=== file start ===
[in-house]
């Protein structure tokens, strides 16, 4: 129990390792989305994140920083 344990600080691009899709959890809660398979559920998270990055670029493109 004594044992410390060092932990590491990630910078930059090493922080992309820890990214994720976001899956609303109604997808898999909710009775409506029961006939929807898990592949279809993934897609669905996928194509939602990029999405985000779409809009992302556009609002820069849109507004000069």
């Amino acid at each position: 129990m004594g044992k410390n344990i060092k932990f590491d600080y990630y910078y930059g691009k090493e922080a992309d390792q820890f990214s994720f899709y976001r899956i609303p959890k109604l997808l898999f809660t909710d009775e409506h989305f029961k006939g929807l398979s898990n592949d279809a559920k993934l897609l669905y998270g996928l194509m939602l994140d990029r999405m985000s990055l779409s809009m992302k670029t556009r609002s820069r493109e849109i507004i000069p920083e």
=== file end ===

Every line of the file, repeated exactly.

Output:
[in-house]
């Protein structure tokens, strides 16, 4: 129990390792989305994140920083 344990600080691009899709959890809660398979559920998270990055670029493109 004594044992410390060092932990590491990630910078930059090493922080992309820890990214994720976001899956609303109604997808898999909710009775409506029961006939929807898990592949279809993934897609669905996928194509939602990029999405985000779409809009992302556009609002820069849109507004000069």
């Amino acid at each position: 129990m004594g044992k410390n344990i060092k932990f590491d600080y990630y910078y930059g691009k090493e922080a992309d390792q820890f990214s994720f899709y976001r899956i609303p959890k109604l997808l898999f809660t909710d009775e409506h989305f029961k006939g929807l398979s898990n592949d279809a559920k993934l897609l669905y998270g996928l194509m939602l994140d990029r999405m985000s990055l779409s809009m992302k670029t556009r609002s820069r493109e849109i507004i000069p920083e």